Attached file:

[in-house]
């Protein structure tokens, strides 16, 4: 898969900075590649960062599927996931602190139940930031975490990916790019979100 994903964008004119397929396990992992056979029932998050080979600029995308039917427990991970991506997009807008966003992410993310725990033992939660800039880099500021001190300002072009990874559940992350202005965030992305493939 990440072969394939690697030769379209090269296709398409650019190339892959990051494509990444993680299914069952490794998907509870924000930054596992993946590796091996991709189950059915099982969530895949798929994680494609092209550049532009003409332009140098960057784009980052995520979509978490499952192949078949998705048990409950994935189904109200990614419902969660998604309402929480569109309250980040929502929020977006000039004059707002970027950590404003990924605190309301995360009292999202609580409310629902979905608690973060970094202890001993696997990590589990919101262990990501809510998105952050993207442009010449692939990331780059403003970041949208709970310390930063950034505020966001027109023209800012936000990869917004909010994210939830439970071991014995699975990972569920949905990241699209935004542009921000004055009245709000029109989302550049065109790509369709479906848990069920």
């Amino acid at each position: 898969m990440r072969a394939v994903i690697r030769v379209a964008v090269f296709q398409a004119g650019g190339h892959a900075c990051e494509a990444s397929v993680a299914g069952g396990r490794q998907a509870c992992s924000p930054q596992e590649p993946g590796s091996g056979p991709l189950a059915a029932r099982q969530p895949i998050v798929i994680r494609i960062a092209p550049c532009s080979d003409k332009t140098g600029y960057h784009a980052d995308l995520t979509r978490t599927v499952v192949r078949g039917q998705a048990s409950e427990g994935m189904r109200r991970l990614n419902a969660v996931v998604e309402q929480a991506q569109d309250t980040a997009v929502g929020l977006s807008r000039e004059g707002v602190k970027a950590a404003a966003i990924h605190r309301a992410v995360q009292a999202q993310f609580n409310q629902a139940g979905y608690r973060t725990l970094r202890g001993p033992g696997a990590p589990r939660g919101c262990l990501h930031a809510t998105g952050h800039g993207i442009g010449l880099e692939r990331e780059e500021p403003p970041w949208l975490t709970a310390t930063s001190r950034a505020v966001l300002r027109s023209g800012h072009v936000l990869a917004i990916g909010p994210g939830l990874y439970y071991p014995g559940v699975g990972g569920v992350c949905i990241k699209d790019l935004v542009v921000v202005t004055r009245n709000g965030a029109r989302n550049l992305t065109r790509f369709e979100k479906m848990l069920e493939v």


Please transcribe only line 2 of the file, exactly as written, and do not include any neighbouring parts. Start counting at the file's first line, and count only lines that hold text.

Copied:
């Protein structure tokens, strides 16, 4: 898969900075590649960062599927996931602190139940930031975490990916790019979100 994903964008004119397929396990992992056979029932998050080979600029995308039917427990991970991506997009807008966003992410993310725990033992939660800039880099500021001190300002072009990874559940992350202005965030992305493939 990440072969394939690697030769379209090269296709398409650019190339892959990051494509990444993680299914069952490794998907509870924000930054596992993946590796091996991709189950059915099982969530895949798929994680494609092209550049532009003409332009140098960057784009980052995520979509978490499952192949078949998705048990409950994935189904109200990614419902969660998604309402929480569109309250980040929502929020977006000039004059707002970027950590404003990924605190309301995360009292999202609580409310629902979905608690973060970094202890001993696997990590589990919101262990990501809510998105952050993207442009010449692939990331780059403003970041949208709970310390930063950034505020966001027109023209800012936000990869917004909010994210939830439970071991014995699975990972569920949905990241699209935004542009921000004055009245709000029109989302550049065109790509369709479906848990069920």